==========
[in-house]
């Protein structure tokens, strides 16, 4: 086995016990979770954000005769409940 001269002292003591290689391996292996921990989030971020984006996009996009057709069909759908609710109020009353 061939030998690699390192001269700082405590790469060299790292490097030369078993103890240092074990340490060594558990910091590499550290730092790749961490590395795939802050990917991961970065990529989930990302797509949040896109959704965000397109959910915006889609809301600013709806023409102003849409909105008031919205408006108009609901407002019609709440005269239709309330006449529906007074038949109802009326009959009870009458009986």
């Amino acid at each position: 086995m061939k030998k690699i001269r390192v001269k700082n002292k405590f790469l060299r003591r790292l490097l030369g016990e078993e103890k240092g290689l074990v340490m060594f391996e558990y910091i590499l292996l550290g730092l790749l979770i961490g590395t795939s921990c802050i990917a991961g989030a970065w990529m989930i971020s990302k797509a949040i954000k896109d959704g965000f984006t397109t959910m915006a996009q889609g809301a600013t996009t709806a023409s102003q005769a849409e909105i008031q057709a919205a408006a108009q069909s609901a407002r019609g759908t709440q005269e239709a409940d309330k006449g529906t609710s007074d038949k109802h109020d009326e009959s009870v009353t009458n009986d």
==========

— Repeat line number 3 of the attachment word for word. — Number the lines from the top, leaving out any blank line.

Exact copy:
């Amino acid at each position: 086995m061939k030998k690699i001269r390192v001269k700082n002292k405590f790469l060299r003591r790292l490097l030369g016990e078993e103890k240092g290689l074990v340490m060594f391996e558990y910091i590499l292996l550290g730092l790749l979770i961490g590395t795939s921990c802050i990917a991961g989030a970065w990529m989930i971020s990302k797509a949040i954000k896109d959704g965000f984006t397109t959910m915006a996009q889609g809301a600013t996009t709806a023409s102003q005769a849409e909105i008031q057709a919205a408006a108009q069909s609901a407002r019609g759908t709440q005269e239709a409940d309330k006449g529906t609710s007074d038949k109802h109020d009326e009959s009870v009353t009458n009986d």